A move consists in removing an end coin, whereby the coin's immediate (and the only) neighbor becomes naturally an end coin available for the removal on one of the successive moves.
The players take turns, 1st defined randomly.
When all the coins have been removed, the game ends, and the players count their bounties. The player with the larger amount wins.
Devise a winning strategy for one of the players.
|No Solution Yet||Submitted by Ady TZIDON|
|Rating: 5.0000 (1 votes)|
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|If you have a hammer, every problem looks like a nail||
In the solution to my "Optimizing Potency" problem, which I just posted 2 days ago, I explained how that problem could be solved using what back in the day was referred to in my Operations Research class as "Dynamic Programming". Specifically, we approached that as a "Stagecoach Problem", solving the problem first for all of the possible end cases, and working backwards one stage at a time to the starting case. This approach reduces a problem that requires exponential time to solve to a problem that only requires polynomial (geometric) time.
And here it is again. I do not believe that Ady's innocent problem has any closed form solution. I think it requires an analysis of all possible moves or positions. Of course, I could be wrong.
If there are n coins on the chain, then there are 2^(n-1) possible combinations of player moves. One could walk a tree of all possible moves, to find at every point the "Best Move" which optimizes the final bounty. The time required to do this increases exponentially with n.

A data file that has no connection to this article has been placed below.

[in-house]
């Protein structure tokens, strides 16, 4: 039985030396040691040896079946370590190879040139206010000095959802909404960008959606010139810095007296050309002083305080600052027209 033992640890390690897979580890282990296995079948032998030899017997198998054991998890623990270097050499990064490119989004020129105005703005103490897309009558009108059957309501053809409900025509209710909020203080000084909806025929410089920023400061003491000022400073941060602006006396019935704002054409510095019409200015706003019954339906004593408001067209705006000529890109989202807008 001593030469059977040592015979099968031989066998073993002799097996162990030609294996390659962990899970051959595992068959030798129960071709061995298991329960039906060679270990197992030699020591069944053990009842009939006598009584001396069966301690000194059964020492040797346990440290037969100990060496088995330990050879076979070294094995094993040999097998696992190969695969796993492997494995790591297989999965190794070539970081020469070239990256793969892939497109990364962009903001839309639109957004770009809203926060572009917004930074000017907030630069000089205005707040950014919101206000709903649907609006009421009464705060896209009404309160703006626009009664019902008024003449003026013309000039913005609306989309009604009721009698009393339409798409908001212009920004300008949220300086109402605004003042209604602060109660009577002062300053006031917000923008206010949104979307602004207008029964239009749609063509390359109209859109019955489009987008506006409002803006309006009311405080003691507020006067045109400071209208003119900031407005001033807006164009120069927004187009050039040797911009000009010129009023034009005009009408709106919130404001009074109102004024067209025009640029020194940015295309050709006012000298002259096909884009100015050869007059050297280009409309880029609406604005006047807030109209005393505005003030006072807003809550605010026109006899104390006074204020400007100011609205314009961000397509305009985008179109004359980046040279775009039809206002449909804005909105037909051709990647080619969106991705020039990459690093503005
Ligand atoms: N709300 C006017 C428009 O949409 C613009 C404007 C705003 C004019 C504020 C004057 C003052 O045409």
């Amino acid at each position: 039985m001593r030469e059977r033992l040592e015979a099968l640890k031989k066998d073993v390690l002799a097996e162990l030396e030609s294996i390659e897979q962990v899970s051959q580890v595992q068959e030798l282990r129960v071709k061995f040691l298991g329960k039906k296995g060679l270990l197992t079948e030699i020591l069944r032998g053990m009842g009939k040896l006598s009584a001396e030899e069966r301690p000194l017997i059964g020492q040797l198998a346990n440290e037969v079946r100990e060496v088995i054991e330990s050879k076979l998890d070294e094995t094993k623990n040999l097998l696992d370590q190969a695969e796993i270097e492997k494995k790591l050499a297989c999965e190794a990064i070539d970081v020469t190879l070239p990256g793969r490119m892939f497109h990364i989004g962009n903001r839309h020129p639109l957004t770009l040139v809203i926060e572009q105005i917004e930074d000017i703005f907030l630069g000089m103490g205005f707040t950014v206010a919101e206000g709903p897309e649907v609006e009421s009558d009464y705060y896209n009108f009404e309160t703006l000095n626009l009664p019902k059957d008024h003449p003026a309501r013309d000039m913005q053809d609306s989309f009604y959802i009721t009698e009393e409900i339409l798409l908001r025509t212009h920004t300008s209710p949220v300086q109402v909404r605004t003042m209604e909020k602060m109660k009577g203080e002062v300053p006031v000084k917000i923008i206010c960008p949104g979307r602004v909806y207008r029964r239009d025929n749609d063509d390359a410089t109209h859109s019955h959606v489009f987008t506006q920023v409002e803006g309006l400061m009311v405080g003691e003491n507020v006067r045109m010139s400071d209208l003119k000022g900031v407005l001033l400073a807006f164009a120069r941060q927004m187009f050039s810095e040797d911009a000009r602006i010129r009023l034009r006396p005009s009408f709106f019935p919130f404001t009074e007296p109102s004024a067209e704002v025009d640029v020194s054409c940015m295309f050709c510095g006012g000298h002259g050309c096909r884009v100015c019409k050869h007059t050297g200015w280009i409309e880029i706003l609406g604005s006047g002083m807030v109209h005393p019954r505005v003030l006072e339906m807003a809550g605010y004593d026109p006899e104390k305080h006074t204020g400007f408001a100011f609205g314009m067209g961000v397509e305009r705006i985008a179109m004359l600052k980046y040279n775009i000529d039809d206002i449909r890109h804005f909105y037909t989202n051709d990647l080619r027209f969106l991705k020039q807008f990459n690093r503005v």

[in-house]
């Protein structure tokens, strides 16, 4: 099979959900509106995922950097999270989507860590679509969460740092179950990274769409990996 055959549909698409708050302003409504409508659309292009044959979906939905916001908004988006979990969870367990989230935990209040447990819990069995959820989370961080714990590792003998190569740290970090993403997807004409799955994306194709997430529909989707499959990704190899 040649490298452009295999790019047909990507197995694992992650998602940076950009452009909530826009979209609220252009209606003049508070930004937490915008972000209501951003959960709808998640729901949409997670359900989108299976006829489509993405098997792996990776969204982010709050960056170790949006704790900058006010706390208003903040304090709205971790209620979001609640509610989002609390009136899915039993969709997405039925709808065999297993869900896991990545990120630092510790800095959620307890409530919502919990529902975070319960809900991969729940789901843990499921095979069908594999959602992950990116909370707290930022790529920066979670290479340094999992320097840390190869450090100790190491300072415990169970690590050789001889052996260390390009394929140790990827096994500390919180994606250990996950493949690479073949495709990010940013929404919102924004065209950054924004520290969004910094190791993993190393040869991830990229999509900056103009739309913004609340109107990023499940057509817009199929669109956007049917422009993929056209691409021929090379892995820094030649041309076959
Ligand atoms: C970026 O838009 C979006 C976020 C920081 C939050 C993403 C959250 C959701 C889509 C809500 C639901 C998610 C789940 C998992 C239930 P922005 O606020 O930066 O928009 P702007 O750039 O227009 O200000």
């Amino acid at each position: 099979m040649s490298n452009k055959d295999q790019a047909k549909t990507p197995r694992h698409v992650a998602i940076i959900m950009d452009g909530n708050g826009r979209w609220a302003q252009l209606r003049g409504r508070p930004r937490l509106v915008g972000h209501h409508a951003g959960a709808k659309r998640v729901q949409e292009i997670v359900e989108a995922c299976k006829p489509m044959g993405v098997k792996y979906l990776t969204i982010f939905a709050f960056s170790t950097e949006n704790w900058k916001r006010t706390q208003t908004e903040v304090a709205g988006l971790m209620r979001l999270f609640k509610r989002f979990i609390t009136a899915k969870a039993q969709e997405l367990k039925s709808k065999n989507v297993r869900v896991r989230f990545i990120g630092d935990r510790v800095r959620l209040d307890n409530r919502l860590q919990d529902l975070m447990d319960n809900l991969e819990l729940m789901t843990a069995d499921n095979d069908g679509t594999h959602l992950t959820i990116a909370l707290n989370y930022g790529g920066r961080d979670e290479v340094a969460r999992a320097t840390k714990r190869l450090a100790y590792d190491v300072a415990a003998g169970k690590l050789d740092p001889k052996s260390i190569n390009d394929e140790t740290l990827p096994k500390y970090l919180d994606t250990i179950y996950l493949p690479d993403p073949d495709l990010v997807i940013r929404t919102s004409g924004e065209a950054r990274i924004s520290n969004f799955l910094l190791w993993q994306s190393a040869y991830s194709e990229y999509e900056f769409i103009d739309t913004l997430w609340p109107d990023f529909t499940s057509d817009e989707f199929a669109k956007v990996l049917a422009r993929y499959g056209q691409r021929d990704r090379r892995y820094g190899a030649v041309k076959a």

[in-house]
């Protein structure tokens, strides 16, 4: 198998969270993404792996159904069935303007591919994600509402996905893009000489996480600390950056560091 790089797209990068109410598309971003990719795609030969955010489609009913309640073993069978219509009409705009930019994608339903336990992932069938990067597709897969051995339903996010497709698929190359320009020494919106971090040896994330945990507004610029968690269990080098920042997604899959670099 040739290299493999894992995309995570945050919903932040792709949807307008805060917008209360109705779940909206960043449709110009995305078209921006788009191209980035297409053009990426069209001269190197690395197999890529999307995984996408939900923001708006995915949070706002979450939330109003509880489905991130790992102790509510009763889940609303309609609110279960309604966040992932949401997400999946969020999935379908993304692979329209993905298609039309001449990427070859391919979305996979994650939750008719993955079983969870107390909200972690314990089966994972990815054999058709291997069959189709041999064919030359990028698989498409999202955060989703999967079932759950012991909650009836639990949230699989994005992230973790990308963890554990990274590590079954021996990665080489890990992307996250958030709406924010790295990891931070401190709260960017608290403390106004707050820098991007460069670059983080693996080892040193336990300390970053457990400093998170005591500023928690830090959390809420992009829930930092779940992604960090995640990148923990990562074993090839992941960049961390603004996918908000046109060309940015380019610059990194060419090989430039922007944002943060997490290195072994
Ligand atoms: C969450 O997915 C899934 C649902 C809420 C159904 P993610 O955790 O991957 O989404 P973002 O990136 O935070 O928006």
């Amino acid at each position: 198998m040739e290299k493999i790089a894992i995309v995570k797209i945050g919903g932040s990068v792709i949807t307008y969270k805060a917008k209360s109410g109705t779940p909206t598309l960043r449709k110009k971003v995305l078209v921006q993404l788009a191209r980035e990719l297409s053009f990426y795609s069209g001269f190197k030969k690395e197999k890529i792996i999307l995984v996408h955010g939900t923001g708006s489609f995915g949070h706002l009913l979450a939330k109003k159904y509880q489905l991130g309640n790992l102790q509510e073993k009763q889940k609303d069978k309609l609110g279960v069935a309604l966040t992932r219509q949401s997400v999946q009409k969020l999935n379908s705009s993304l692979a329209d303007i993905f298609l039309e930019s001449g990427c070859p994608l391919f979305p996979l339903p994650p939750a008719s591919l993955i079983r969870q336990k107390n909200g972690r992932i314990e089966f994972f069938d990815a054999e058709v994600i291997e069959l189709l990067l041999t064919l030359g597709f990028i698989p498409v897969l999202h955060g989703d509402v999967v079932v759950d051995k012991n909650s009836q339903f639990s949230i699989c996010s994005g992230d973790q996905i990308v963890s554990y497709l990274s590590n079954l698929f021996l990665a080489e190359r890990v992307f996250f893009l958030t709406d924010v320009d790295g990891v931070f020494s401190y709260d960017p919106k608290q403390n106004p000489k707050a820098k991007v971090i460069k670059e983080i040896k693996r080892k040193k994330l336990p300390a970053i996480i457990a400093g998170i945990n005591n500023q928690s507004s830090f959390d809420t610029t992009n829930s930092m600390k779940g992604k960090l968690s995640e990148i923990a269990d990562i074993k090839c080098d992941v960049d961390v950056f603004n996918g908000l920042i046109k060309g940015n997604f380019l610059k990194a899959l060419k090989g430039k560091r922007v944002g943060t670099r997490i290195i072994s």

Or, treating this as a stagecoach problem, one could evaluate the n one-coin positions, and then the (n-1) two-coin positions, ..., and eventually the 1 n-coin position. This involves n(n+1)/2 evaluations, and only increases geometrically with n.
So, for instance, consider my last example of 6 5 3 5. The stagecoach solution is as follows:
Position Best Move Leaving You get He Gets
-------- --------- ------- ------- ---------
6 6 nothing 6 0
5 5 nothing 5 0
3 3 nothing 3 0
5 5 nothing 5 0
65 6 5 6+0=6 5
53 5 3 5+0=5 3
35 5 3 5+0=5 3
653 6 53 6+3=9 5
535 5 53 5+3=8 5
6535 6 535 6+5=11 8
The optimum 4-coin move is evaluated by looking at the two 3-coin positions in the table.
If you take the 6 coin, you leave a 535, which eventually gives you another 5 and the other player another 8.
If you take the 5 coin, you leave a 653, which eventually gives you another 5 and the other player another 9.
Taking the 6 therefore maximizes the bounty, because 6+5 is greater than 5+5.
|Posted by Steve Herman on 2015-11-28 08:47:11|